A former bank director who faked his own death pleaded guilty Thursday to bank, securities and wire fraud.
The plea by 47-year-old Aubrey Price resolves charges brought in the Southern District of Georgia and the Eastern District of New York relating to a multimillion dollar fraud scheme that Price executed to defraud dozens of investors and a federally insured bank.
Price now faces up to 30 years in prison, millions of dollars in fines and millions of dollars in restitution to the victims of his fraud.
According to court filings and evidence presented at the guilty plea hearing, in 2010, an investment group controlled by Price invested about $10 million in the failing Montgomery Bank & Trust, an FDIC-insured financial institution in Ailey.
Price was then made a director of MB&T and put in charge of investing the bank's capital. Price told MB&T officials that he would invest the bank's capital in U.S. Treasury securities, but instead, over the next 18 months, Price embezzled over $21 million in capital from MB&T, and lost much of it by investing in risky equity securities and options.
To cover up his fraud, Price provided MB&T officials with bogus account statements and other false documents, which falsely indicated the bank's capital was safely held in an account at a financial services firm, when in truth, most of the money was gone.
A further investigation of Price revealed that between June 2009 and June 2012, Price also defrauded numerous individuals who had invested in two investment funds Price managed, PFG LLC and the Montgomery Growth Fund. Price raised about $51 million from about 115 investors from across the country and unsuccessfully invested funds in various equity securities, options and real estate, including farms in South America.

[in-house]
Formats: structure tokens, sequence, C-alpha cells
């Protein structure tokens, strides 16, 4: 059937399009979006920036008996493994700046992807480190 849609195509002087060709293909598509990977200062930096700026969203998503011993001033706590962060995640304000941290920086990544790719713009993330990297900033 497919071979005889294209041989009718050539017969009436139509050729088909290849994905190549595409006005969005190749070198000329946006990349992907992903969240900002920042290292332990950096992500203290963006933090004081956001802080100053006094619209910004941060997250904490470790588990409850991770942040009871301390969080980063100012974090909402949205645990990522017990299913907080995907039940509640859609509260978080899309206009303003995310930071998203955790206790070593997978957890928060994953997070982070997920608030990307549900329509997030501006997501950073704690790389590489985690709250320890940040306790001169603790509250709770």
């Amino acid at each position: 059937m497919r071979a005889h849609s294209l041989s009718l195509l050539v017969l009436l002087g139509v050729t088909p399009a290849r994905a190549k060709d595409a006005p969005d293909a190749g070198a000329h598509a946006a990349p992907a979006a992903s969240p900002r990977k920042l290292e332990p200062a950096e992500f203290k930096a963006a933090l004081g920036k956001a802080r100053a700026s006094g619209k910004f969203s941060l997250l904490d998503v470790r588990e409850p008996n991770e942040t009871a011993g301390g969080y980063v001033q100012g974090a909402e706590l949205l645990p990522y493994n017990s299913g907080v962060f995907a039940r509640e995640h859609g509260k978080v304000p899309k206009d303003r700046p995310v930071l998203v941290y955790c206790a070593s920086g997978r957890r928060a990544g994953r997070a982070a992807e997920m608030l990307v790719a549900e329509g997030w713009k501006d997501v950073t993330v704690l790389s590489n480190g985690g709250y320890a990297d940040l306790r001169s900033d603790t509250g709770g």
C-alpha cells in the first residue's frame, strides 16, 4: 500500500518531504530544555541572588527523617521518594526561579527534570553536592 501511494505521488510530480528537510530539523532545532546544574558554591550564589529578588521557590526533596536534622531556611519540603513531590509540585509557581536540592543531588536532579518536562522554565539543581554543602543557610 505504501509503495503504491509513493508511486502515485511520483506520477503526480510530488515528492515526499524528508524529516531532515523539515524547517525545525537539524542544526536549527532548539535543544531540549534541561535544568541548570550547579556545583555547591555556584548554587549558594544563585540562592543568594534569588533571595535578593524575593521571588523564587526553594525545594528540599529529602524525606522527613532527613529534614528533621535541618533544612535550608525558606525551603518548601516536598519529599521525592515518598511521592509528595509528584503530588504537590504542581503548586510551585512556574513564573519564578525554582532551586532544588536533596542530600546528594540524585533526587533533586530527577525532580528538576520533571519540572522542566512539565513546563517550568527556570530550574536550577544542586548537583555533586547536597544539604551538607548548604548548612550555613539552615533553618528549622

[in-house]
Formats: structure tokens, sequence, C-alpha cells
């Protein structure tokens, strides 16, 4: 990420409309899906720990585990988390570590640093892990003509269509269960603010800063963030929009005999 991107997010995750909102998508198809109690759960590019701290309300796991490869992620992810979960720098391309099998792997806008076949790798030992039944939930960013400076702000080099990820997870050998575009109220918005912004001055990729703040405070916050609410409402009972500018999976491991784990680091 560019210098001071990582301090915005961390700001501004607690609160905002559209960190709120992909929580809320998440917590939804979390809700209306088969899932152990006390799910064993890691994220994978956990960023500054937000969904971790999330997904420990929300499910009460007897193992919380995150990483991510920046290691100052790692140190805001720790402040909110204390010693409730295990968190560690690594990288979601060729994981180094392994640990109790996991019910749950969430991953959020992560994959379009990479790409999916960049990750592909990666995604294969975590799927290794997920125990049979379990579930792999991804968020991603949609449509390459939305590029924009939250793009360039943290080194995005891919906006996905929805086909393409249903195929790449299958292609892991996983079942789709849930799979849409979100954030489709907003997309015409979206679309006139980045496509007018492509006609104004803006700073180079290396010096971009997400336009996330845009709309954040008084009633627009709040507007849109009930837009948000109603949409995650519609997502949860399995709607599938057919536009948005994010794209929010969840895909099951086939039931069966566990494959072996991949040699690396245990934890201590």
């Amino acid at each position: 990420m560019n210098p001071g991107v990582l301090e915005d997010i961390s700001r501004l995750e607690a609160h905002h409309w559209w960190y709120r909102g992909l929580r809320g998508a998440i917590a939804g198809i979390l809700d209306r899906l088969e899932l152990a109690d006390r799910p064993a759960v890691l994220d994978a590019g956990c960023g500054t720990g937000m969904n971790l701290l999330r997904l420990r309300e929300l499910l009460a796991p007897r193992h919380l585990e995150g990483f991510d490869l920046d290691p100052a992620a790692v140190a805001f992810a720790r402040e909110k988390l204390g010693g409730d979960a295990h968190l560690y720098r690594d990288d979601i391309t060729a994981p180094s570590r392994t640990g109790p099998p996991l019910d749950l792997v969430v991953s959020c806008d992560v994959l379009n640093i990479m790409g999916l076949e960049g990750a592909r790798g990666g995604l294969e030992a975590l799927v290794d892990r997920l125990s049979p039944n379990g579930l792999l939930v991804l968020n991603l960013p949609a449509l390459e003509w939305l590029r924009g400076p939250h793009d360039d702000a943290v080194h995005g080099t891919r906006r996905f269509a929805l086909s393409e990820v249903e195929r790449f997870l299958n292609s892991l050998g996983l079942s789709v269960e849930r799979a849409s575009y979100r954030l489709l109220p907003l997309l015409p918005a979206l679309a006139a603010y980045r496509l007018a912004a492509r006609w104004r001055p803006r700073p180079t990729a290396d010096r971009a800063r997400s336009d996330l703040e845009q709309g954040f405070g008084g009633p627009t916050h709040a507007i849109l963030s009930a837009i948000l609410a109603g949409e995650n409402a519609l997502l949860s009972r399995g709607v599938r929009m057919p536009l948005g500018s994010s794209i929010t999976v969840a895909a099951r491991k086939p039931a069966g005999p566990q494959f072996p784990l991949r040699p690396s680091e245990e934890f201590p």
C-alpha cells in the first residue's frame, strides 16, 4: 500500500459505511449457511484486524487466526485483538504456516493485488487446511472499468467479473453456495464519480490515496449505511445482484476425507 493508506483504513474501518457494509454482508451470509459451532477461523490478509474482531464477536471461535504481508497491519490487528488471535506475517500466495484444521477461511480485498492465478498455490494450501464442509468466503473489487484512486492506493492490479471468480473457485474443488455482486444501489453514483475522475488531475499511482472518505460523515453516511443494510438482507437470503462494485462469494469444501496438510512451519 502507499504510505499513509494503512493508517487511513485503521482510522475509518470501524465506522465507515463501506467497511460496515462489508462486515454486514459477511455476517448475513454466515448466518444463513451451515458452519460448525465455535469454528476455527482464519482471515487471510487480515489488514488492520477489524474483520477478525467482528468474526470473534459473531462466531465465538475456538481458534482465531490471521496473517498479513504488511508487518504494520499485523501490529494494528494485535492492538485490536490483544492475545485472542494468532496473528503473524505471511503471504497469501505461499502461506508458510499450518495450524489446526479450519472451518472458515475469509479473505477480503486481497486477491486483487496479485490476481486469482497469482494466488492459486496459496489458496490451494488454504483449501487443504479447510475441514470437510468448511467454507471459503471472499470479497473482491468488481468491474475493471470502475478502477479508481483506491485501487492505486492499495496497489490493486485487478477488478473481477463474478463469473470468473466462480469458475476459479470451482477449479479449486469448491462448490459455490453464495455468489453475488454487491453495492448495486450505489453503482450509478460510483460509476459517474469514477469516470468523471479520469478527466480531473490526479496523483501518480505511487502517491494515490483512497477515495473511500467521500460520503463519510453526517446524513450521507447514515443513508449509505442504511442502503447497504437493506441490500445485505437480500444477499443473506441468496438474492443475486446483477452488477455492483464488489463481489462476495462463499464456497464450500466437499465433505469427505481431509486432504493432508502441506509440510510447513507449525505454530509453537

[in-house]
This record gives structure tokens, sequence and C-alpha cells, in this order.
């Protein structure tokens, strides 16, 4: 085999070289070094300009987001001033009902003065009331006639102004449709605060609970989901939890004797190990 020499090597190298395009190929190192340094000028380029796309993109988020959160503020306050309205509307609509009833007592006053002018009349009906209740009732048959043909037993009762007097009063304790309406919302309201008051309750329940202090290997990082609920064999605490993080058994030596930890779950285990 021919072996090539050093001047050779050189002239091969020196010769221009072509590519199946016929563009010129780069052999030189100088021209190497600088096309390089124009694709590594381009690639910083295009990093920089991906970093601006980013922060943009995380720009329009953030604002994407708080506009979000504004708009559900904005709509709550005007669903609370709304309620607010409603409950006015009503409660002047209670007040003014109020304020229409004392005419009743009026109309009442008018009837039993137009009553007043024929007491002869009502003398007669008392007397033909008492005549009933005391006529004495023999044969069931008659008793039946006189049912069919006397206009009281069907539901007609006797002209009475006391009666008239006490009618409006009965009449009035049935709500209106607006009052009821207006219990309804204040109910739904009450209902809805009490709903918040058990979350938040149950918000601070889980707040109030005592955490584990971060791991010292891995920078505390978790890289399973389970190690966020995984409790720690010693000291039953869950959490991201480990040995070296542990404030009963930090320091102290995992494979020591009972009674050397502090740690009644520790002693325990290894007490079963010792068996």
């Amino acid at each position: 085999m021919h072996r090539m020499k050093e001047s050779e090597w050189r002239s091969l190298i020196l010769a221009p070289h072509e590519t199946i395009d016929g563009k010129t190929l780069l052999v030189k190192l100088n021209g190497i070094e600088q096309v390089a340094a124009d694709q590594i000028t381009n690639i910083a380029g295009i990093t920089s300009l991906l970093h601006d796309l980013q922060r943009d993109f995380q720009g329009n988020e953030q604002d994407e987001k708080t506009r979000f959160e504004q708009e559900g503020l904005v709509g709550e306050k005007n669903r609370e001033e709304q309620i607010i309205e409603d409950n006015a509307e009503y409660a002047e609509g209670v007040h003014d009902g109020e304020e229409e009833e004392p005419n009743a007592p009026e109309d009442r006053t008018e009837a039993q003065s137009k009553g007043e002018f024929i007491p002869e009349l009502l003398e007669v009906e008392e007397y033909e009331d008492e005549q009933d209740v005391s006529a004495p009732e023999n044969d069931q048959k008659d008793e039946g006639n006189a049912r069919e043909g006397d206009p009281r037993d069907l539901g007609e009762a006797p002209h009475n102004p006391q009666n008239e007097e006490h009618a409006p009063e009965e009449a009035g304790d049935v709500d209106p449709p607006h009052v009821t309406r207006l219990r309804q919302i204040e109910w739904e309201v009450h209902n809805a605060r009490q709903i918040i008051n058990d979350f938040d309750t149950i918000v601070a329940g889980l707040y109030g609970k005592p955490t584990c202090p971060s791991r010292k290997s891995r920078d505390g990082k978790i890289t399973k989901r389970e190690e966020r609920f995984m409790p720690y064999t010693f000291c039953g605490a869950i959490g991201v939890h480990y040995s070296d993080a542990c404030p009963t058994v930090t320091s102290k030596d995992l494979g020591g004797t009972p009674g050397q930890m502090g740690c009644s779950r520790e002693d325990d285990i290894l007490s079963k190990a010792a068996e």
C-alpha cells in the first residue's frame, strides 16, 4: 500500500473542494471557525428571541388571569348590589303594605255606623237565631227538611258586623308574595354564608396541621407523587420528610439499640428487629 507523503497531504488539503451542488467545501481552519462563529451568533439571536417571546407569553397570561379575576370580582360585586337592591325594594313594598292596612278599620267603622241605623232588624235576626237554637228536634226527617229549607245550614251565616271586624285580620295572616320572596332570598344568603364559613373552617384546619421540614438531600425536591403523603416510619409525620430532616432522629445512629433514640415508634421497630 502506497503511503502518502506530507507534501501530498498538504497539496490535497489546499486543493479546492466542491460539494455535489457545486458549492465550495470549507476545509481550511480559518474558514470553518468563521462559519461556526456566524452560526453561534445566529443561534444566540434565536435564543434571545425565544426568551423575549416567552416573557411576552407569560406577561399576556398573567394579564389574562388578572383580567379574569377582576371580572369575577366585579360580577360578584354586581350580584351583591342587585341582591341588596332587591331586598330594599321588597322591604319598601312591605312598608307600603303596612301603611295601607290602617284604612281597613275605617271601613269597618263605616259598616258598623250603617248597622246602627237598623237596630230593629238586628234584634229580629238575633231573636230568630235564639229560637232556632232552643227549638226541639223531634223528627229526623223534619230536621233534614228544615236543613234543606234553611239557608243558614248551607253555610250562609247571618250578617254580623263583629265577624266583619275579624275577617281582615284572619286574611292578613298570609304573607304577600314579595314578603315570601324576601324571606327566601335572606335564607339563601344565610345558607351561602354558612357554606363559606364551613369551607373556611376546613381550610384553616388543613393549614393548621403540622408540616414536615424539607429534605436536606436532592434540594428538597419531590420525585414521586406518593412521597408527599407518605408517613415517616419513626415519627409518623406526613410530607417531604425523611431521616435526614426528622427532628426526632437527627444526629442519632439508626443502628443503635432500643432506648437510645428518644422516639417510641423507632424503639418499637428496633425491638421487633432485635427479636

To cover up his losses, Price posted fake account statements on a secure PFG website that fraudulently reflected fictitious assets and fabricated investment returns.
In mid-June 2012, Price sent acquaintances "suicide letters" in which he admitted he had defrauded MB&T Bank and his PFG investors, and suggested that he planned to kill himself by throwing himself off a high-speed ferry boat after it left the coast of Florida. As a result of the suicide claim, the U.S. Coast Guard searched to no avail for Price's body.
Shortly after sending the letters, Price disappeared. After a several-month search, on Dec. 31, Price was arrested after he presented a false identification to a member of the Glynn County Sheriff's Office during a routine traffic stop in Brunswick.